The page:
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Credit Repair Disputes

One thing a lot of people want to know is how to fight a dispute they have with the credit bureau. This can be a tricky issue. How does the system work?

Basically, each of the finance companies you work with reports to either Equifax, Expedia, or TransUnion. But very few report to all three. And because of this, you never know where an error will occur because your report might be flawless with one bureau and not with another. It just depends on which merchant made the mistake. And mistakes happen all the time.

More than 50% of people have one or more errors on their report, which could easily affect them when they apply for their next loan, mortgage, or credit card.

Don’t the bureaus check for accuracy from time to time? No, they don’t. These glitches will never get repaired unless you do something about them.

So how do you file a dispute? Here are the three steps you need to take:

#1) Call up the finance company the mistake occurred with

Verify with them that you made the payment on time. If they confirm it, you need to file your dispute. But will the credit bureaus even pay attention to you? Yes, because they are required by law to look into every claim filed with them.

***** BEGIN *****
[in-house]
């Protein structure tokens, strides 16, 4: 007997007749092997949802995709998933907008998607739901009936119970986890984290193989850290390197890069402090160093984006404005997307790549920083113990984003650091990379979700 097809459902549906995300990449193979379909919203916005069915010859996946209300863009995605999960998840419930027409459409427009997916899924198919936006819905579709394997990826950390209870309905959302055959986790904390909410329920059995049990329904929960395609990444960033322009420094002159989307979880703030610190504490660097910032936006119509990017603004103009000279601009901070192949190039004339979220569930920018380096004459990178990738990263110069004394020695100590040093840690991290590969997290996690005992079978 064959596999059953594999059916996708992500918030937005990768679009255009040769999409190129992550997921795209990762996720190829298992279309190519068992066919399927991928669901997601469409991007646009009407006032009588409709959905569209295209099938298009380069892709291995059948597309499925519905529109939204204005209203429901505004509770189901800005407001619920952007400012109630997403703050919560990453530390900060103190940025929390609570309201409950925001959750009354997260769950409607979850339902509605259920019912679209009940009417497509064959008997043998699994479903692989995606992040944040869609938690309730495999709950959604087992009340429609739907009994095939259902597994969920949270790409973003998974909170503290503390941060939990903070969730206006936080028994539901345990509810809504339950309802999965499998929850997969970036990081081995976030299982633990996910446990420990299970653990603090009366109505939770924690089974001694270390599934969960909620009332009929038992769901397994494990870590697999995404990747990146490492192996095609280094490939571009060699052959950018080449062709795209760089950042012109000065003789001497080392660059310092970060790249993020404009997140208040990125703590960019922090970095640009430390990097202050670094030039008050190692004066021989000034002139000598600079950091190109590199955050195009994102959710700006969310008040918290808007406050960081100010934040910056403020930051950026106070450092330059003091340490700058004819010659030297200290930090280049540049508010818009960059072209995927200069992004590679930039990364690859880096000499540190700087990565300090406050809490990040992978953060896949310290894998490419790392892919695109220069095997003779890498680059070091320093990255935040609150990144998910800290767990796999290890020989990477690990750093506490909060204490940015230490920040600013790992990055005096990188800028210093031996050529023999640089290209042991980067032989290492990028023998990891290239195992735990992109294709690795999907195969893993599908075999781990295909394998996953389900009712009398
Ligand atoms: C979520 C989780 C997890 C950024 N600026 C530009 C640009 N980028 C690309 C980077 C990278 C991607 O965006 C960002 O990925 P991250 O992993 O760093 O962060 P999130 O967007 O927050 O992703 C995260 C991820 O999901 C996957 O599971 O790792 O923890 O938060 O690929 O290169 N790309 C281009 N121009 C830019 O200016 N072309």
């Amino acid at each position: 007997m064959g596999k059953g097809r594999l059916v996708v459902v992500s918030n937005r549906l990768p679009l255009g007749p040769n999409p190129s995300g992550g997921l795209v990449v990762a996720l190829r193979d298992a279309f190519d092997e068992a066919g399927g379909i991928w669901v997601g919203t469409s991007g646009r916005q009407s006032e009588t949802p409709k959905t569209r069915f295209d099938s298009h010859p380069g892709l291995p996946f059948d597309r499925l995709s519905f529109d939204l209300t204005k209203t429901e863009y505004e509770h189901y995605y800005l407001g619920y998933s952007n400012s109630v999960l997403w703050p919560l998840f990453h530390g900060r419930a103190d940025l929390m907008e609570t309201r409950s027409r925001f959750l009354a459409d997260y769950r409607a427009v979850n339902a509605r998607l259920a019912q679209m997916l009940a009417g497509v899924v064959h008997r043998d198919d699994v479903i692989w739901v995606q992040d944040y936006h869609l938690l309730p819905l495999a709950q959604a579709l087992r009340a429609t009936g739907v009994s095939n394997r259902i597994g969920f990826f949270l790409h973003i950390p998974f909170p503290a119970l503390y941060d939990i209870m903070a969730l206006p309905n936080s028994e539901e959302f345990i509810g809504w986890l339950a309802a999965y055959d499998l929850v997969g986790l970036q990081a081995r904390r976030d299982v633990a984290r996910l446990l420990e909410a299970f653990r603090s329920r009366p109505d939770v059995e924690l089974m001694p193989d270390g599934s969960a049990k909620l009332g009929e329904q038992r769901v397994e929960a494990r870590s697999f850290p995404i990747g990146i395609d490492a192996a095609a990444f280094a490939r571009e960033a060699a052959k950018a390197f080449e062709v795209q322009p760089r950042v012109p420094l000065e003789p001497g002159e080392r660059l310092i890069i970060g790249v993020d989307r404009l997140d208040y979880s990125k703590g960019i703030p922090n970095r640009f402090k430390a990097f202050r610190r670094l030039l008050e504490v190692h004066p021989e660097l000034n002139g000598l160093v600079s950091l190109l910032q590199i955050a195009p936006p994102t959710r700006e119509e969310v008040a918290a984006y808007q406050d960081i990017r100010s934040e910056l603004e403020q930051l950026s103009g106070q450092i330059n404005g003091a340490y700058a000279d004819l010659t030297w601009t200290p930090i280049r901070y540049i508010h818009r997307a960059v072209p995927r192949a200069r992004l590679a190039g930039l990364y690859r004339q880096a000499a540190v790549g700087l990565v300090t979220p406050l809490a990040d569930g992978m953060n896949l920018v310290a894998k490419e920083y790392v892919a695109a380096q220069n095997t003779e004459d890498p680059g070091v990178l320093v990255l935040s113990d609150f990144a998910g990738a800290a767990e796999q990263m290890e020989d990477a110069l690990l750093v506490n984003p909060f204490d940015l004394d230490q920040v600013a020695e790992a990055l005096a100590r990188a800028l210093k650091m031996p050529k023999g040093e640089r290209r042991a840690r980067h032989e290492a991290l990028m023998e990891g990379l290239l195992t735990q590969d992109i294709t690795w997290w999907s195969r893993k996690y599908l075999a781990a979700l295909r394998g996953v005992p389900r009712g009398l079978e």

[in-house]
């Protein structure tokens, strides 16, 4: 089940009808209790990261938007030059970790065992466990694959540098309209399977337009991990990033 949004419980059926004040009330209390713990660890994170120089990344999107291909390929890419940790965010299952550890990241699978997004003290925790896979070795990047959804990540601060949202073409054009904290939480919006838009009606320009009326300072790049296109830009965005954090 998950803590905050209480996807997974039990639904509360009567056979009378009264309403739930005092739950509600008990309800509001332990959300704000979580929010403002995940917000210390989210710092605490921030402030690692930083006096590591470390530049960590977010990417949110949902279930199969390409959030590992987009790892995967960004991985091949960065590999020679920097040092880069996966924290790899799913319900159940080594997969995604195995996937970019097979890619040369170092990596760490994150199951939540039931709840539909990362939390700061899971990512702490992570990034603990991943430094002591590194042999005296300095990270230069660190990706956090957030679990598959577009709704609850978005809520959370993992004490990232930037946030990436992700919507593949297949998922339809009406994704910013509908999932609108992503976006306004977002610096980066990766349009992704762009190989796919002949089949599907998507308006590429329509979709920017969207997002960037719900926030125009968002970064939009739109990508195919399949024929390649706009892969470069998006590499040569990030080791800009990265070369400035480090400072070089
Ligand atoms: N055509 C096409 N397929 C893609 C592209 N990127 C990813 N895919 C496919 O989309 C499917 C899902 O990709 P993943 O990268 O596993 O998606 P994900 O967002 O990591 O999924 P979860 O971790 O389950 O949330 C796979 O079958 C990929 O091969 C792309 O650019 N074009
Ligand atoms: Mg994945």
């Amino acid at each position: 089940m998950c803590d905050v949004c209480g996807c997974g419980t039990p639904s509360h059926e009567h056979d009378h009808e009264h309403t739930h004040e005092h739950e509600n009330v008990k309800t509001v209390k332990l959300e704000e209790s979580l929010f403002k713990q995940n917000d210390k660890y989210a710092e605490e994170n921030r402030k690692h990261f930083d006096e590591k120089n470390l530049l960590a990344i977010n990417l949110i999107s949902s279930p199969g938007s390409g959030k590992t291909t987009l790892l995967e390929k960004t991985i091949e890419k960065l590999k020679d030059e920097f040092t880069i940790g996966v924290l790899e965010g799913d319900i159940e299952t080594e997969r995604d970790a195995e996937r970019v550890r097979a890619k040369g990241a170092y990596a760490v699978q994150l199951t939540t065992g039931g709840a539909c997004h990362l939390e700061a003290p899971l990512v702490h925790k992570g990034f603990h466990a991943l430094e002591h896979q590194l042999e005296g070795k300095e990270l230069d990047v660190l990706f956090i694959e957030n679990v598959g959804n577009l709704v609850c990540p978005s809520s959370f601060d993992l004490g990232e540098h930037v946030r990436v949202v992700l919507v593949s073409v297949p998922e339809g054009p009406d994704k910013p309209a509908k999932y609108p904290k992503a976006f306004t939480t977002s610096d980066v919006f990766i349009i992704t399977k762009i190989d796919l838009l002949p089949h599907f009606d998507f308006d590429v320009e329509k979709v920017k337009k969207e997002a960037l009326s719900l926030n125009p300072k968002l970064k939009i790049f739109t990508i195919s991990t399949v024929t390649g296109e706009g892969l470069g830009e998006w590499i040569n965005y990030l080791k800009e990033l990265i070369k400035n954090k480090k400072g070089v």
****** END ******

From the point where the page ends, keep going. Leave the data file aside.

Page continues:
How long will it take? They have to get in touch with the merchant in five days or less and reach their decision within thirty days.

#2) Send the bureau a letter.

Tell them exactly which transaction you have an issue with. Don’t be vague.

What do you say? There are plenty of dispute letters online you can use for reference. But essentially, you just want to let them know that you found a mistake(s) on your report and detail the mistake.

Make sure to include documents that verify your claim, such as cashed checks, etc. This makes it much more likely to be resolved.

#3) Send it via certified mail

Then write a note somewhere to remind yourself to check in on them after thirty days.

What if they exceed this time limit?

Then call them up and see what’s going on. After all, you have a legal right to an answer within this time, and you need to hold them to it.

The bottom line: you need to be proactive about your credit score. If you aren’t, then you could easily have mistakes that negatively affect you for seven years down the road. And it would be smart to check in with your report every few months to verify everything is still correct. Almost nobody does this, but making this a habit is smart. Just make the date on your calendar three months from now, so you don’t forget.

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